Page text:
Y20.00003: Effects of coupling strength and edge disorder on coherent transport through a quantum Hall antidot system Rui Pu, Naomi Mizuno, Fernando E Camino, Xu Du In an quantum Hall (QH) antidot, quasi particles of QH fluid can be localized and organized in quantized energy levels. In this work, we used hBN encapsulated graphene samples to study the coherent transport properties through QH antidot systems. In those samples the utilization of side gates and co-axial gate leads to great tunability in coupling between antidot and charge reservoir as well as individual intra antidots coupling, which allows the characterization of effects from coupling strength and edge disorders on the quantum coherence. This pave ways for achieving more complex QH antidots systems as hosts of anyons with exotic exchange statistics. |
Friday, March 10, 2023 8:36AM - 8:48AM |
Y20.00004: Programmable quantum Hall array resistance standards in epitaxial graphene devices Ching-Chen Yeh, Swapnil M Mhatre, Yanfei Yang, Alireza R Panna, Ngoc Thanh Mai Tran, Shamith Payagala, David B Newell, Dean G Jarrett, Albert F Rigosi, Randolph E Elmquist, Chi-Te Liang The quantum Hall effect (QHE) provides an invariant reference for resistance related to the elementary charge e and Planck constant h, and the International System of Units (SI) unit of resistance has been redefined, thereby fixing the von Klitzing constant , to a constant value[1-3]. Graphene, due to its inherently two-dimensional structure and superior electrical properties, has a robust quantum Hall plateau at , where is the filling factor, and has become an ideal material for developing quantum Hall resistance standards. |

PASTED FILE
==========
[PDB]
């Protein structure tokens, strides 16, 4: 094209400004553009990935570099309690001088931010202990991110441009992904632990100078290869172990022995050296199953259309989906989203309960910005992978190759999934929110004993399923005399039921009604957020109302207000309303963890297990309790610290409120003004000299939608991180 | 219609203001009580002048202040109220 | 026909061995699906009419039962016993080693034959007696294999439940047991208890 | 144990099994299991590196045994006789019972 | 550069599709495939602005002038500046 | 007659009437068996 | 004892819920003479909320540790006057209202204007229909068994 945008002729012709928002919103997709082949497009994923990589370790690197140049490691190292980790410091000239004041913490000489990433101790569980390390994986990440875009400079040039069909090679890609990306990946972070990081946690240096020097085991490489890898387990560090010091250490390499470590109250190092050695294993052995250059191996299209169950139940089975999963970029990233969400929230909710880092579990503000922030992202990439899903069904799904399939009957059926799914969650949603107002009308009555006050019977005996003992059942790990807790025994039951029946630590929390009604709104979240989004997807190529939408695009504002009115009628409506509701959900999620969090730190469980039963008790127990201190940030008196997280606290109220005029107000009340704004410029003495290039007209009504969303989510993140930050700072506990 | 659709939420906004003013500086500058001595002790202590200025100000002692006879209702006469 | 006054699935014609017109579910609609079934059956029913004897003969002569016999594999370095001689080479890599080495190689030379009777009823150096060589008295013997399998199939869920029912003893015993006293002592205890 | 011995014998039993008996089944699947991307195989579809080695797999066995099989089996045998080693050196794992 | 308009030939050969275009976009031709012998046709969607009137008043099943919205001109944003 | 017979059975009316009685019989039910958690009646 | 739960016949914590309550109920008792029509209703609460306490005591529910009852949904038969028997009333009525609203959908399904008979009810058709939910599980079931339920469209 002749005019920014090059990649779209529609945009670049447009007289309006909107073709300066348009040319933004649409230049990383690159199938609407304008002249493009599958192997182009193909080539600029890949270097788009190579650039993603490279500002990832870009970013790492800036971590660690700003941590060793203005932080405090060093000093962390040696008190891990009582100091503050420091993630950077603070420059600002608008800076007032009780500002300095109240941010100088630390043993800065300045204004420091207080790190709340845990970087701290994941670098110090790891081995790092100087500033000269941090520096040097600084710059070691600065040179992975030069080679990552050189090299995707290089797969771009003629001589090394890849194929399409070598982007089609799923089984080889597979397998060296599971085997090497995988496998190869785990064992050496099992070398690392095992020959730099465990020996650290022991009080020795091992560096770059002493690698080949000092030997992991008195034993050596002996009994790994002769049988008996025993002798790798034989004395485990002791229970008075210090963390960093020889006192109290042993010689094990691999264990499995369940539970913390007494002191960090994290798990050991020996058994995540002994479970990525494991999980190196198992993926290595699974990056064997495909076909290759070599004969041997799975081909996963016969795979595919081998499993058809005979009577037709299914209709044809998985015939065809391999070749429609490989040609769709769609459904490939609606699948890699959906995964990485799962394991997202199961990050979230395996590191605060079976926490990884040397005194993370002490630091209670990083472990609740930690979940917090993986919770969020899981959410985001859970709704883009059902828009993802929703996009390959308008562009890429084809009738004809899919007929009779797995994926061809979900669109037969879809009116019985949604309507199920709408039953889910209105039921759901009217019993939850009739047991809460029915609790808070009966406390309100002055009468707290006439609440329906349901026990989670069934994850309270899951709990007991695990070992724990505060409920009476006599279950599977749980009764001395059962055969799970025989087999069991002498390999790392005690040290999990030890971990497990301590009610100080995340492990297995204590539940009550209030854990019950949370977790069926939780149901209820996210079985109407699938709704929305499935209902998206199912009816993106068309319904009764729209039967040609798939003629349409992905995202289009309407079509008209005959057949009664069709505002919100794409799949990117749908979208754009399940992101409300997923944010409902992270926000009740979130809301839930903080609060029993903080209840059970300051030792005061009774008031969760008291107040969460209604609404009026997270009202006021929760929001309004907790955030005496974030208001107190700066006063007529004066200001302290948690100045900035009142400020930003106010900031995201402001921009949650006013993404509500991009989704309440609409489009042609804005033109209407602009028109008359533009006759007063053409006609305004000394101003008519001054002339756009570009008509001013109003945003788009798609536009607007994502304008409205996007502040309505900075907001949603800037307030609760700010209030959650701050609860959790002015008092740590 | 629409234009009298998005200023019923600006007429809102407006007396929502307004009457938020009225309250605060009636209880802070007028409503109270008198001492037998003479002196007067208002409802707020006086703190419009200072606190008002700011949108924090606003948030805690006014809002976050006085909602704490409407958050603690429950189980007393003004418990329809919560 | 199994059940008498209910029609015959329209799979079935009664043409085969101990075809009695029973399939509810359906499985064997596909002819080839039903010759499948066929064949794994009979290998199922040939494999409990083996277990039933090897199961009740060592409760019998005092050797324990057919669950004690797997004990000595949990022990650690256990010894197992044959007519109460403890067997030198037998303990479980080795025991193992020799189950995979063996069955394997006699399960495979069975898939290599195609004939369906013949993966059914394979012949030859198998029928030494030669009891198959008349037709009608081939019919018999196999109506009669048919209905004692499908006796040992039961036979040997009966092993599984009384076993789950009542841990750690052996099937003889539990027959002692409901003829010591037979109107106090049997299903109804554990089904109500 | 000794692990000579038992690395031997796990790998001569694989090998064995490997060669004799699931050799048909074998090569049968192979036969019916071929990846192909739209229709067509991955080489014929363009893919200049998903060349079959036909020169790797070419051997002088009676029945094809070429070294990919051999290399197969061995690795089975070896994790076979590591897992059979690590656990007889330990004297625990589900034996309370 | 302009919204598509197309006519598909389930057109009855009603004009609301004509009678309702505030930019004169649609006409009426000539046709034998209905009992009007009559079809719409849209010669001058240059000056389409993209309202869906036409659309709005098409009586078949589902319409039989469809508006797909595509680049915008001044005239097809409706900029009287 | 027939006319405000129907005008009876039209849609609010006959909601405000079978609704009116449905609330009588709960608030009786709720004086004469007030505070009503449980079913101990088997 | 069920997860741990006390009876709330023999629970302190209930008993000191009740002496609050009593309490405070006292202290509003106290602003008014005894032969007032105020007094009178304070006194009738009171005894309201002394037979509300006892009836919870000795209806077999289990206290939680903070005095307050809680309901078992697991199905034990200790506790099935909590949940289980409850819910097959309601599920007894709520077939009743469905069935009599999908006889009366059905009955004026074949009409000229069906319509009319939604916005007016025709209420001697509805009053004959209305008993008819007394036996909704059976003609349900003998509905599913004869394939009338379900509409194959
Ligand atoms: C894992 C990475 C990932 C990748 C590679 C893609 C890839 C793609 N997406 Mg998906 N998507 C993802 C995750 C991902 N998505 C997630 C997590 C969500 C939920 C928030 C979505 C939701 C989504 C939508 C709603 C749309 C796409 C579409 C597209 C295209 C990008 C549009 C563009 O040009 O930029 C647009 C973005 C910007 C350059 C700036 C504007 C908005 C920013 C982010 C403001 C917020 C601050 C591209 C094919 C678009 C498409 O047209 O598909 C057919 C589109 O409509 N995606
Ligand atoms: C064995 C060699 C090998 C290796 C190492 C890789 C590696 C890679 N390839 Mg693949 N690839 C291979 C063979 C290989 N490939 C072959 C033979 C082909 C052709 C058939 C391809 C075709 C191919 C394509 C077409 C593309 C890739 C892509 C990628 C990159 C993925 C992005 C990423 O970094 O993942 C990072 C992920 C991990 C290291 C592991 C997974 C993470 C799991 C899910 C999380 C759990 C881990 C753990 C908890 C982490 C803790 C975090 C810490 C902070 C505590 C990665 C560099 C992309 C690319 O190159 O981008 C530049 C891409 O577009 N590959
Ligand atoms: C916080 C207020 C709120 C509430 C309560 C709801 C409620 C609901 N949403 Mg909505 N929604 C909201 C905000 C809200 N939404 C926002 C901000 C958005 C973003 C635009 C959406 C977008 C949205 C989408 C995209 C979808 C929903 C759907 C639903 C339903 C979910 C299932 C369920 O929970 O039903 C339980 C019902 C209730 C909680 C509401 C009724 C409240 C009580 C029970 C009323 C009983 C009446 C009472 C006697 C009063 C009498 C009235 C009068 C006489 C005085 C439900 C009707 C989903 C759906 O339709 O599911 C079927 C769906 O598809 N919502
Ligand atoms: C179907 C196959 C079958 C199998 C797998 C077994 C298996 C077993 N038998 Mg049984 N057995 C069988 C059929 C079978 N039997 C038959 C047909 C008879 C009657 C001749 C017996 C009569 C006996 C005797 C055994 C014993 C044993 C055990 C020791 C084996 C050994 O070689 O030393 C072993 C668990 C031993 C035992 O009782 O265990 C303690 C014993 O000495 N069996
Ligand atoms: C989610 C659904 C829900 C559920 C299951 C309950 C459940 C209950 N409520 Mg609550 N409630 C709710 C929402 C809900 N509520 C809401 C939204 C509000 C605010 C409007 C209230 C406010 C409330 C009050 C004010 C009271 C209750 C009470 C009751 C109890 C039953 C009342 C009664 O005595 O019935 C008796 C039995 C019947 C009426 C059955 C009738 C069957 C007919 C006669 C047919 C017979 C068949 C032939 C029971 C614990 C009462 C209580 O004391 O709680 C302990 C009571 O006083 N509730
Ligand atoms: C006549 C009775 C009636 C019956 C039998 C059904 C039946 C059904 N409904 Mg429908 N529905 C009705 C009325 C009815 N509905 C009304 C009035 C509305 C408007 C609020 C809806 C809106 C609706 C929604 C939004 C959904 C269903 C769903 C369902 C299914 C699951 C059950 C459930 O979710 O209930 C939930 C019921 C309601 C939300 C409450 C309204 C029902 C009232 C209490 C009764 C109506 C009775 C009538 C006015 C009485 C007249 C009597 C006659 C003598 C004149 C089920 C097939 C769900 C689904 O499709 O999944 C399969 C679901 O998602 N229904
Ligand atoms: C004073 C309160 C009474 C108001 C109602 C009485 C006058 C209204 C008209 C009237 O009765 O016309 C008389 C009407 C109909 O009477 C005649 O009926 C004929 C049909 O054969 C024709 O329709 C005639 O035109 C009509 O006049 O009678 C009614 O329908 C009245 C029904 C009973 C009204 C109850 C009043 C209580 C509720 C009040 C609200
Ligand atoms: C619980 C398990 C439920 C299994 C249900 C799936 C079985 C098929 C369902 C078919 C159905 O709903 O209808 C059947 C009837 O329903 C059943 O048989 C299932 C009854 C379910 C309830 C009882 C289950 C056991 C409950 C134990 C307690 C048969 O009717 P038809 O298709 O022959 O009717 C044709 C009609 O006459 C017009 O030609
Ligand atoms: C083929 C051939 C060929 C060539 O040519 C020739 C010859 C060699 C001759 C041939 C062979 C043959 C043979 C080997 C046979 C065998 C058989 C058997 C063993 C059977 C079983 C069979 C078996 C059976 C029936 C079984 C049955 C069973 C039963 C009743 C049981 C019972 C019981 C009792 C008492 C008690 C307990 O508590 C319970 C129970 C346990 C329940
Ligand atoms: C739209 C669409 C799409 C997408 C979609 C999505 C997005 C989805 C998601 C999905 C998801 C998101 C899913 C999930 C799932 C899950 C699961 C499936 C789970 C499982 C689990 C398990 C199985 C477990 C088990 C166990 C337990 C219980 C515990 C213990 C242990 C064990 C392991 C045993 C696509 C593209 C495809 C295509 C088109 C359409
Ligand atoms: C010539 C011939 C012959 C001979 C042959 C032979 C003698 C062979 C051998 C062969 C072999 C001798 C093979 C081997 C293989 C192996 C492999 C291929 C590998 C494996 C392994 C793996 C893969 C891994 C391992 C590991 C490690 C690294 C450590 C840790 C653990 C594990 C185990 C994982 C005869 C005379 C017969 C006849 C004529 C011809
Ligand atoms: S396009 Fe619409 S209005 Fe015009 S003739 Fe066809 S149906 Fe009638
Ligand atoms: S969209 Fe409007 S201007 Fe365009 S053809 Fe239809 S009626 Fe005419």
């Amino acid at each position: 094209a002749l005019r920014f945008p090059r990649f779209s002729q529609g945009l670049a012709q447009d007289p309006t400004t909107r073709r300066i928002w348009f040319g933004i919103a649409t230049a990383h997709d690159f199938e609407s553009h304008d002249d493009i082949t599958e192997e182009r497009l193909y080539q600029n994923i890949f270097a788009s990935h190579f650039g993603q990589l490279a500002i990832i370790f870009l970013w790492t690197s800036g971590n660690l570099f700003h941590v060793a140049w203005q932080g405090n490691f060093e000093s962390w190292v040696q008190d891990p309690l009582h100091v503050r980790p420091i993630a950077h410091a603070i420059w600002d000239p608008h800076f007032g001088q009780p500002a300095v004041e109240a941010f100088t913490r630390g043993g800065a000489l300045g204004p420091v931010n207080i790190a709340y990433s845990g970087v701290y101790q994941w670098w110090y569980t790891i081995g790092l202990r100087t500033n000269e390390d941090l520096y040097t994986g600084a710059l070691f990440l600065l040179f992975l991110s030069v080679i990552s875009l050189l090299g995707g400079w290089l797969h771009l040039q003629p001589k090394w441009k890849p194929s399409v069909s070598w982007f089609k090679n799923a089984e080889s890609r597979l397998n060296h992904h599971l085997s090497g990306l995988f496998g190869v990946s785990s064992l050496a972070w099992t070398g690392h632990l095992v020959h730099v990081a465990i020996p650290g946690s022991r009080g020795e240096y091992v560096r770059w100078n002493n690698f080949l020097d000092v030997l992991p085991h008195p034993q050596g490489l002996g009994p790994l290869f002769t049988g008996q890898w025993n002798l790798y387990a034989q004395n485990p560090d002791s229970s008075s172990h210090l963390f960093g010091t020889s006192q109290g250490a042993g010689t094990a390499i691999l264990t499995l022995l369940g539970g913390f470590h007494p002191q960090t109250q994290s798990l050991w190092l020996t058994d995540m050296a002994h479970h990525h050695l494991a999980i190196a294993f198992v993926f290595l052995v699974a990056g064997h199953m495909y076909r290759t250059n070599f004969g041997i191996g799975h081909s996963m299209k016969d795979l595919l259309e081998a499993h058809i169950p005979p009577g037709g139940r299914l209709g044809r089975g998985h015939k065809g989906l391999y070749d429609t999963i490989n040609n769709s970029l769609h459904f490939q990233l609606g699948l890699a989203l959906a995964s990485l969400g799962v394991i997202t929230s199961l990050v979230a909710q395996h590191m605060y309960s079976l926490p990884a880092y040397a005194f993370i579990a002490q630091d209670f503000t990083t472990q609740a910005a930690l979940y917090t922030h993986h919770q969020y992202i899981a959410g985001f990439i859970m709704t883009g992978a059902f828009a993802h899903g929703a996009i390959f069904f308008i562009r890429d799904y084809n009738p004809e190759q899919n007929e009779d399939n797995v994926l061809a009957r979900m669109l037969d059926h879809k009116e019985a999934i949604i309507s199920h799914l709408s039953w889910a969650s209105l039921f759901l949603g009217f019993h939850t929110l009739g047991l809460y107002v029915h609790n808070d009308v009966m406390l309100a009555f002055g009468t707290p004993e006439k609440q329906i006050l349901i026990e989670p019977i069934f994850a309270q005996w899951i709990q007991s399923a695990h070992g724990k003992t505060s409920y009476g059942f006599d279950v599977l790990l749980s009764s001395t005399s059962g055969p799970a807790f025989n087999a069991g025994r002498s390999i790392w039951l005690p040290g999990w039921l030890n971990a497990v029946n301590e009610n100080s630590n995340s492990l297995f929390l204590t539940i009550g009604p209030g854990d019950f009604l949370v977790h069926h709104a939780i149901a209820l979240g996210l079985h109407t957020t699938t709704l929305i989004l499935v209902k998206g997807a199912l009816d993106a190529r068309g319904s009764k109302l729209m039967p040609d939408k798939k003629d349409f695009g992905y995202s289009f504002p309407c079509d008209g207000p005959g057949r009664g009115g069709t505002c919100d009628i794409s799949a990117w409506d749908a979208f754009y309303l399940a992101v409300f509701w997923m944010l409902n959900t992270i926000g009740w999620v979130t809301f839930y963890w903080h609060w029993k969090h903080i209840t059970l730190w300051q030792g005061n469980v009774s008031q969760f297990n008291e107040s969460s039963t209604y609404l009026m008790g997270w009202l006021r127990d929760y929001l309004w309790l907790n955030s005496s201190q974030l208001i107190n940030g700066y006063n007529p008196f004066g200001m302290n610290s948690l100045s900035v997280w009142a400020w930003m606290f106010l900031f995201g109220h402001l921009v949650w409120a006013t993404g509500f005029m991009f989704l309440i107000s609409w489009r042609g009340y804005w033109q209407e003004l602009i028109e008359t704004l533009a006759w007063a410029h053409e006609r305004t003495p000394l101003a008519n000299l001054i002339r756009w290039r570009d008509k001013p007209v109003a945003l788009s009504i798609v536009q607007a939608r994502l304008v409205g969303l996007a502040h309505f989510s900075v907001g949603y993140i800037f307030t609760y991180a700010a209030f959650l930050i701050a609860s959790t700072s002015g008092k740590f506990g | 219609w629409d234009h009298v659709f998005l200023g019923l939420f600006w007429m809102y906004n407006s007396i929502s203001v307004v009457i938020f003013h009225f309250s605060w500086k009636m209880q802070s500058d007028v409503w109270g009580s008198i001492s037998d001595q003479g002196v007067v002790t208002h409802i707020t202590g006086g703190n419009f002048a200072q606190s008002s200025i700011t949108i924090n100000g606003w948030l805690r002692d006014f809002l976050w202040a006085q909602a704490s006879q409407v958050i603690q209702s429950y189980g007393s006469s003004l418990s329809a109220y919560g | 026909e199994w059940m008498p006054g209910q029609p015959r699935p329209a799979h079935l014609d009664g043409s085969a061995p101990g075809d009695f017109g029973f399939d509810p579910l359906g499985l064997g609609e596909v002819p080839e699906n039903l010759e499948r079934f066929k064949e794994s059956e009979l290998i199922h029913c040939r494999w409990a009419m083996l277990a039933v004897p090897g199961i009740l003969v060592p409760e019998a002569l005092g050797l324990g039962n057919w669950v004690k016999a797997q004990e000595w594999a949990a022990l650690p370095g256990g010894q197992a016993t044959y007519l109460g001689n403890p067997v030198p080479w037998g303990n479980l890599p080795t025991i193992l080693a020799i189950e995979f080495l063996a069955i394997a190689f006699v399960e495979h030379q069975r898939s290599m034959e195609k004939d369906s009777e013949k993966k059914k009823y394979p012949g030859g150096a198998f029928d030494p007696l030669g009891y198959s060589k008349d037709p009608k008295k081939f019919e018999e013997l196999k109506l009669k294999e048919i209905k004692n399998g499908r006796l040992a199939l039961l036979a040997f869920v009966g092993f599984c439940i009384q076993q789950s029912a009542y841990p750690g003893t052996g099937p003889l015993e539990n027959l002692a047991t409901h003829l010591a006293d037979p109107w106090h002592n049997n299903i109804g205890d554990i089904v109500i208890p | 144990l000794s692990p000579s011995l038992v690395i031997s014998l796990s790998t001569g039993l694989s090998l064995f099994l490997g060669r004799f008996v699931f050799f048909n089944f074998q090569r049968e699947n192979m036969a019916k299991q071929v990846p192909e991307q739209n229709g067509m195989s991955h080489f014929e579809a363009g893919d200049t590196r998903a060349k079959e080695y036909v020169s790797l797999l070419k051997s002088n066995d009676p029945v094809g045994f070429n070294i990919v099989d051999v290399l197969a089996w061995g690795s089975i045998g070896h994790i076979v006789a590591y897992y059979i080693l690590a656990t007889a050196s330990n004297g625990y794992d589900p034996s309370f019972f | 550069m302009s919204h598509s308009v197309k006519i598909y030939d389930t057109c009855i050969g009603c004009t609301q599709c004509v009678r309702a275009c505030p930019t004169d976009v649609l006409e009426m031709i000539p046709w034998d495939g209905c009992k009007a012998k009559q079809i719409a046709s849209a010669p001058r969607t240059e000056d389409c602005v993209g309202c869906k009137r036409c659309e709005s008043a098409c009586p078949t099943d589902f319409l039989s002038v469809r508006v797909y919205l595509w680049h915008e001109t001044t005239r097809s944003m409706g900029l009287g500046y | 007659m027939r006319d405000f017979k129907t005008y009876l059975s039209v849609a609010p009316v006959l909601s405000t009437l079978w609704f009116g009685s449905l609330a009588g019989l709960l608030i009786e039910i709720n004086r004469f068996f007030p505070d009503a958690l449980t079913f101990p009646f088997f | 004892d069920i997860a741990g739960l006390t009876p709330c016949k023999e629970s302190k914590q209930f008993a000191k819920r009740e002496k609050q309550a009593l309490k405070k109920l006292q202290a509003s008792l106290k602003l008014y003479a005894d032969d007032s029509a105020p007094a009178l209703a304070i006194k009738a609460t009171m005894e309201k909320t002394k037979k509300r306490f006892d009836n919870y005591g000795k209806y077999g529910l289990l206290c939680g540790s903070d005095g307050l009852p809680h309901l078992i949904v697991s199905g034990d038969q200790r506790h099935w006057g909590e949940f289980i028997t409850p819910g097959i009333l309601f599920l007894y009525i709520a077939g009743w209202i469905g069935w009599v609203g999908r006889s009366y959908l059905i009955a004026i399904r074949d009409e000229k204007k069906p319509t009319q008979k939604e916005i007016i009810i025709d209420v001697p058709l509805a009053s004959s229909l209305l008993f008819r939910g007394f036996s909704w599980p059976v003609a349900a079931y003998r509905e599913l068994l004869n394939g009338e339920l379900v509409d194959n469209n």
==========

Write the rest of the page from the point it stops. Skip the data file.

Friday, March 10, 2023 8:48AM - 9:00AM |
Y20.00005: Edge effects in microwave measurements of correlated electronic phases in graphene Arash Akbari-Sharbaf, Scott A Dietrich, Matthew L Freeman, Alex Roubos, Lloyd W Engel Strongly correlated electronic phases such as the fractional quantum Hall effect (fQHE) and Wigner crystal (WC) have been studied in 2D electron gases (2DEGs) using DC and AC resistivity measurements. However, the study of WCs using AC measurements have been mostly limited to 2DEGs at the interface of GaAs/AlGaAs heterojunctions. To study WC and fQHE in graphene in the AC regime, we construct devices which incorporate a co-planar waveguide (CPW) coupled to a monolayer graphene (MLG) for microwave transmission spectroscopy studies. There are several design challenges for building devices that have high sensitivity and incorporate pristine MLGs that support these quantum phases. Device designs where MLGs are capacitively coupled to CPWs have low sensitivity. Alternatively, devices where the MLG is resistively coupled to the CPW alleviate the sensitivity issue but introduce frequency-dependent contributions from edges. A third option is creating a gate-defined MLG region that is resistively coupled to the CPW without direct edge contacts. In this talk we will discuss the observation of Landau levels and strongly correlated electronic phases at high magnetic fields and low temperatures using microwave transmission spectroscopy for the various device architecture outlined above. |